Quitting PhD after four years

posted
06-Sep-18, 18:12
edited about 4 minutes later
Avatar for Tudor_Queen
posted about 2 months ago
Quote From softykitty:
Quote From Crions:
Hello! To be honest, i am not an expert in this area, but i think that it will be better for you to quit the PhD now. Sorry, if my answer is too late for you.

Can you tell me why and give more details on your suggestion?


lol, yeh, that would sorta be helpful...
posted
06-Sep-18, 18:13
edited about 4 minutes later
Avatar for Tudor_Queen
posted about 2 months ago
I would pay absolutely no attention to Crions!
posted
06-Sep-18, 18:17
edited about 56 seconds later
Avatar for Tudor_Queen
posted about 2 months ago
Quote From softykitty:

Thanks, my research area is quite new, basically I need to defend the most popular method, and conclude the new method is better performed. I can always have something to write down. It's just not creative or original, like a summary or review. I will do what you suggested. I should let the panel decide if I'm qualified. Have you ever thought what the problem it might be in your case? I mean the reason that stops you from being productive. I still don't know what mine is. Am I being incapable of doing research or my project is not doable.


This is a really difficult situation to be in. Can you get some second opinions on your thesis by showing a summary of it to other academics? It would be especially useful to have this since you don't sound 100% confident in your supervisor's experience / ability to advise you on the do-ability of your project. The thing is - you are so far in - have you actually carried out the research and got some results (whether the ones you were expecting or not). Do you have something that you can shape in to a coherent thesis / a story? I am wondering if that needs to be the priority now - plan thoroughly / figure out how you will shape your thesis into something coherent - so that you then have the confidence to write it.
posted
06-Sep-18, 18:21
edited about 6 seconds later
Avatar for Tudor_Queen
posted about 2 months ago
If you can meet with a few people or discuss over email - and get their take on your thesis - that'll really help. It would have to be someone in your research area of course. But there are helpful people out there. If you just explained your situation and asked if they could offer some advice. You could make your supervisor aware that you intend to do it. I'd be trying to find a few people in the hopes that one is willing to lend a bit of their time to give their thoughts on it. If someone could help you in that way - by validating your thesis / story as worthwhile and worthy of the award in some small way, you will feel a lot more confident about writing it up.
posted
07-Sep-18, 02:12
edited about 15 seconds later
Avatar for Becky1210
posted about 2 months ago
I haven't seen all the responses but ... if a supervisor did not make you quit in the 2th, 3th years because you don't have the potential or very bad works. Why would he do it now when you only are a few months left in the program, right?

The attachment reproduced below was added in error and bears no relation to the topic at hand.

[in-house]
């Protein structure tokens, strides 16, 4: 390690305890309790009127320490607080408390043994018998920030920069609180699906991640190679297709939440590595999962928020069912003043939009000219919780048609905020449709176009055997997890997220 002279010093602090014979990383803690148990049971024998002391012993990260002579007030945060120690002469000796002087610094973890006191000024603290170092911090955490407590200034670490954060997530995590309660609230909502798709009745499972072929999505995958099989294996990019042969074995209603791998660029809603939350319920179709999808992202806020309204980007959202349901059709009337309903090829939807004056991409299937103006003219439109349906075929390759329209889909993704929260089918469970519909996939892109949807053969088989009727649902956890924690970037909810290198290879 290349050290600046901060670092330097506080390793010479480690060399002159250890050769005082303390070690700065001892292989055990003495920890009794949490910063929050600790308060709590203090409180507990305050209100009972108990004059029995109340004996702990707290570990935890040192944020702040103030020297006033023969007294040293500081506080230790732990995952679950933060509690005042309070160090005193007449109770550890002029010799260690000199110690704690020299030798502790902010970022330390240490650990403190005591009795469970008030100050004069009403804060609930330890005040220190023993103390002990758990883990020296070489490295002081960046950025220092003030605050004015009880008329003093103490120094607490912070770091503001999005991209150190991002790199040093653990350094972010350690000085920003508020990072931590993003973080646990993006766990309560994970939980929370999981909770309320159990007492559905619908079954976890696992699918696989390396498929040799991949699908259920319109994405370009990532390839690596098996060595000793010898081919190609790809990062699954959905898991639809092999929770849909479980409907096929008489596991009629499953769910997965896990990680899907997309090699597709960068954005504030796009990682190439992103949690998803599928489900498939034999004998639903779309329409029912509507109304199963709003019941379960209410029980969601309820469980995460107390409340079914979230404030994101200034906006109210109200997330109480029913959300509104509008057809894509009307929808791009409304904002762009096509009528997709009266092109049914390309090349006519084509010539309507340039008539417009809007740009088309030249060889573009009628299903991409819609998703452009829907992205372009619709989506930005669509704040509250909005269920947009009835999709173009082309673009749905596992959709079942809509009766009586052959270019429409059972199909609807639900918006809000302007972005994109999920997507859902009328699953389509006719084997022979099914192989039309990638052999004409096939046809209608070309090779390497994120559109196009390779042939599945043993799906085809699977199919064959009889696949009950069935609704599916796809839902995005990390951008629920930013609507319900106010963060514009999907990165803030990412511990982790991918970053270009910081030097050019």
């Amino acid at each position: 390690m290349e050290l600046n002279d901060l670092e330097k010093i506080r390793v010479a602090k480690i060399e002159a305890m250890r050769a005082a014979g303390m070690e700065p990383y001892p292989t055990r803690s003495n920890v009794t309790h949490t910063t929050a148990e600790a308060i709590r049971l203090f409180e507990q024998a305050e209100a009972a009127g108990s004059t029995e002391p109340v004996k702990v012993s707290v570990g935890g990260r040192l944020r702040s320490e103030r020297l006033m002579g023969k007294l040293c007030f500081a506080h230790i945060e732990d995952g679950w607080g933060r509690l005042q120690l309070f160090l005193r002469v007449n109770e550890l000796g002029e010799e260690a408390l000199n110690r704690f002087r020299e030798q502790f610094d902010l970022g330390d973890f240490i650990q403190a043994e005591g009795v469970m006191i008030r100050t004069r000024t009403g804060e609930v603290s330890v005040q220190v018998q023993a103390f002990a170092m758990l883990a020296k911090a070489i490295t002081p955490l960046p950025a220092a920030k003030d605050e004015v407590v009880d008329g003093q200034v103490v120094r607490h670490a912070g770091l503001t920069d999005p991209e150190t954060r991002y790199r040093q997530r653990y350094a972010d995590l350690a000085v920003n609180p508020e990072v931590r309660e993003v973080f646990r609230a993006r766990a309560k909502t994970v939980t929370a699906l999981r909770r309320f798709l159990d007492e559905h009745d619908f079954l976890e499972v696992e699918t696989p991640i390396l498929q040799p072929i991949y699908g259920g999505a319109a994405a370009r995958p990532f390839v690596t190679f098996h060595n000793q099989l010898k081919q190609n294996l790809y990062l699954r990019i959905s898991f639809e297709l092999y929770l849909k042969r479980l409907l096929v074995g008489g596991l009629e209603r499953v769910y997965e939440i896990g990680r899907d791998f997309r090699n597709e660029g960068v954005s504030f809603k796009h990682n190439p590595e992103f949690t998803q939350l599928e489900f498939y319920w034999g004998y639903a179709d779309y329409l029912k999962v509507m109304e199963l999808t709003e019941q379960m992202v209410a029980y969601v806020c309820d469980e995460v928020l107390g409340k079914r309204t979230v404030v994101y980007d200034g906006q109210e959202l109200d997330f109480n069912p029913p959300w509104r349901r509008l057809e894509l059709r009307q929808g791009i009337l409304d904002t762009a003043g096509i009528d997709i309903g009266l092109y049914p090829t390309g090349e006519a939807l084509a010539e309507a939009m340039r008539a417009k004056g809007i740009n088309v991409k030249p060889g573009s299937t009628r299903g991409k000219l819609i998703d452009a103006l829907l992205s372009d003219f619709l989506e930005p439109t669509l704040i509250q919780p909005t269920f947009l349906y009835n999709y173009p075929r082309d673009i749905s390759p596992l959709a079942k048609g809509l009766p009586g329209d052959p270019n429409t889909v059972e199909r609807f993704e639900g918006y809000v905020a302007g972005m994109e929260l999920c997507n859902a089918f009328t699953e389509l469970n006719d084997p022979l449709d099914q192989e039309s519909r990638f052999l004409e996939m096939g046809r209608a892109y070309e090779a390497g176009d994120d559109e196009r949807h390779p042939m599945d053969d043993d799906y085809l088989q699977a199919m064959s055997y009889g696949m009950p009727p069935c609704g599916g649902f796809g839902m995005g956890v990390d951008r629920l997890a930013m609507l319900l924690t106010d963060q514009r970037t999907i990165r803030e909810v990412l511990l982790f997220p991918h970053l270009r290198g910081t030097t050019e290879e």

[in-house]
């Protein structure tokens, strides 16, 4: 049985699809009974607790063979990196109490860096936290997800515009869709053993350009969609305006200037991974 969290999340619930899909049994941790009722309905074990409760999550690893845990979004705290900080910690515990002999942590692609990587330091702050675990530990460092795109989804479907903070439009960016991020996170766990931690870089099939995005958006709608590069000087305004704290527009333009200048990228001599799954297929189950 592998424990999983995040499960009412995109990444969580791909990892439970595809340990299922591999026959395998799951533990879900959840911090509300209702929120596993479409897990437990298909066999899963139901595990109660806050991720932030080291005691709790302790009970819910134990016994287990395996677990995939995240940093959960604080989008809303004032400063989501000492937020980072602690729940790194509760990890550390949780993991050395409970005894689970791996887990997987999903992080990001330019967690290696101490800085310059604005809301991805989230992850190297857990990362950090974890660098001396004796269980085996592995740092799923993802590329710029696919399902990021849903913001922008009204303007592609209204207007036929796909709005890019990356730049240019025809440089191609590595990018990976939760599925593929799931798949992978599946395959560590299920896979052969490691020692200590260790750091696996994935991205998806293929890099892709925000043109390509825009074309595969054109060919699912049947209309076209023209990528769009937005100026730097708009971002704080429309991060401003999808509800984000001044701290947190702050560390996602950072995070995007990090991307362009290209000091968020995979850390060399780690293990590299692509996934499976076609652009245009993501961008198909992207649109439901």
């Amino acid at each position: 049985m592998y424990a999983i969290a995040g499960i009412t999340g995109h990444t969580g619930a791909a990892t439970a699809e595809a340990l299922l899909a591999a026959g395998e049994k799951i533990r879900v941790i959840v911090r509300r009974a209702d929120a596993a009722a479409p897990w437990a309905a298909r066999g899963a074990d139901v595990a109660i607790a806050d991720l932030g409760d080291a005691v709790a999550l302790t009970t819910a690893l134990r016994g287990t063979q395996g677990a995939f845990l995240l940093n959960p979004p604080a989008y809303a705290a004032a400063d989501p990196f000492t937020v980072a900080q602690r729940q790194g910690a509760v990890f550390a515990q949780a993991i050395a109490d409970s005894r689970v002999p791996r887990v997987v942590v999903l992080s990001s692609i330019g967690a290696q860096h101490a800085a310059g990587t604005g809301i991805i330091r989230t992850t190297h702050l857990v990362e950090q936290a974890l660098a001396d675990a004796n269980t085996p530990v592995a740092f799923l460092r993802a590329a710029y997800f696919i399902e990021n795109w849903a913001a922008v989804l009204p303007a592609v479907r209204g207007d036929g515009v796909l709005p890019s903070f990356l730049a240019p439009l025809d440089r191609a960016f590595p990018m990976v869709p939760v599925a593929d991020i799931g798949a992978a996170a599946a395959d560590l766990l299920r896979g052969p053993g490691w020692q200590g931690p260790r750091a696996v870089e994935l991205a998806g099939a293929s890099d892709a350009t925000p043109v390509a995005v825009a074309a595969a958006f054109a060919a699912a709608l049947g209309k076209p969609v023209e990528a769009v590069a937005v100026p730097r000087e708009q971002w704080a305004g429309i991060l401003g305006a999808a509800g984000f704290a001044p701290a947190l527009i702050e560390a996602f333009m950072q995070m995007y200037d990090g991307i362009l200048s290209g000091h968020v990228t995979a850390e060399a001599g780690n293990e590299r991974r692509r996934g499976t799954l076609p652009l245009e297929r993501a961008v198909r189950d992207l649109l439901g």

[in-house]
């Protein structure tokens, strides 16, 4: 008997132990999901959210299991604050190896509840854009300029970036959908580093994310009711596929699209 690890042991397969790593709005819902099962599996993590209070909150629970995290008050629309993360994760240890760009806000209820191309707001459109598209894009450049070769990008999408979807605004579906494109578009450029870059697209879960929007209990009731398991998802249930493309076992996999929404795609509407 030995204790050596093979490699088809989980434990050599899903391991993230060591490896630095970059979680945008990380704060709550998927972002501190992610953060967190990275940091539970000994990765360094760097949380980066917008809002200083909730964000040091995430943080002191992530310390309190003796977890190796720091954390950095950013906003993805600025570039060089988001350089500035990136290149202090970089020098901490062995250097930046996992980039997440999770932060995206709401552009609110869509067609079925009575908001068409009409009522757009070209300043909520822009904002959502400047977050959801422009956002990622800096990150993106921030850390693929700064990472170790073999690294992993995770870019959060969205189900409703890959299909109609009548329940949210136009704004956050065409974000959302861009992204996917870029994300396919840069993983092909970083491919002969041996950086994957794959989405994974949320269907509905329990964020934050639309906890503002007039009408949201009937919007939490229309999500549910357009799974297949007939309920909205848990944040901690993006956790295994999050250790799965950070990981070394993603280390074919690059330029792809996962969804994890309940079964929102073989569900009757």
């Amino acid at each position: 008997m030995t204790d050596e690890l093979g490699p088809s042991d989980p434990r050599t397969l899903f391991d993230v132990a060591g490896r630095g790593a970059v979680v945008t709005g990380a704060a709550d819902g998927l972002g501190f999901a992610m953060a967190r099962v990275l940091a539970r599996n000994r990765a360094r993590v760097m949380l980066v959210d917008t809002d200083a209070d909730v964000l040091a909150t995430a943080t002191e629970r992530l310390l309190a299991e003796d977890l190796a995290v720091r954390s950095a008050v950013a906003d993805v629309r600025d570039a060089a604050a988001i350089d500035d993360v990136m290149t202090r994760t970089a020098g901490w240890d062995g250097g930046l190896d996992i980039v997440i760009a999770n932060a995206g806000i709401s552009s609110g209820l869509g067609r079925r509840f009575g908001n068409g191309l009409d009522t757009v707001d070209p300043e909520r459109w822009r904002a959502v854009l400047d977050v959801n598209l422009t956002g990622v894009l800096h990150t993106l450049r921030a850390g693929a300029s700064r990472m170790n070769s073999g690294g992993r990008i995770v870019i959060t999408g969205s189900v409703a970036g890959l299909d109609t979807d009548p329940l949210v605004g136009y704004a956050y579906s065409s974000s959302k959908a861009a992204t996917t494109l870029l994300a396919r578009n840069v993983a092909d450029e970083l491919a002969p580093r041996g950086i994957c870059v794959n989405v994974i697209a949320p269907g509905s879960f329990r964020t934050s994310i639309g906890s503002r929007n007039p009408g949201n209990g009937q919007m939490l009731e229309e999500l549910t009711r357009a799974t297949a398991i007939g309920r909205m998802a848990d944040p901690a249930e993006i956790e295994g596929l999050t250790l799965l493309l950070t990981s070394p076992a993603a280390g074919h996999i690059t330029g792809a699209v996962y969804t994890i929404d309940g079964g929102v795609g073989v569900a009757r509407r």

I think what he means is that your work may not be as good as he expected, and most likely disappointing / far behind. That you need to reconsider this career down the road because your peels are better and he may think you are not competitive. Being said that, he is not asking you to quit but just giving you a real feedback? Remember professor is not only your supervisor but a mentor for your professional. He has responsible to bring up his students, otherwise not only look really bad for you (quit on 4th yr), but on him professtionally.
posted
07-Sep-18, 11:54
by eng77
Avatar for eng77
posted about 2 months ago
I would disagree about taking the supervisor opinion as a final assessment of your prospective career in research. We all have ups and downs. You may not have performed excellently in your PhD but this does not mean that you will "never" be a good researcher. You can learn from the experience and improve.
I know some guys who made excellent work with publications in prestigious journals in their PhDs and they have not performed as expected later. The PhD is a step and your supervisor has no right to "expel" you from academia. Of course you should take his critisim into consideration but only to improve not to lose your confidence.
posted
09-Sep-18, 01:47
by tru
Avatar for tru
posted about 2 months ago
Since you have only a short 6 months left, why don't you just give it one last a shot? Sit down and plan your thesis writing with your supervisor. Rather than quit, try your best and in the worst case scenario, you will end up with a MPhil rather nothing. You are training in your PhD, not trying to get a Nobel prize. It is understandable that things may not be smooth, and sometimes, there may not be much results to show for your efforts due to circumstances. It is hard, but do hang on just for a little while longer.

Have a short break to renergise. Then reengage with your supervisor to set the thesis outline and your milestones to get all the work done. If your supervisor is one of those absent types, then get another experienced researcher to have a look at your outline. Invest in a proofreader if necessary and get a friend to read your chapters if you could. All the best.

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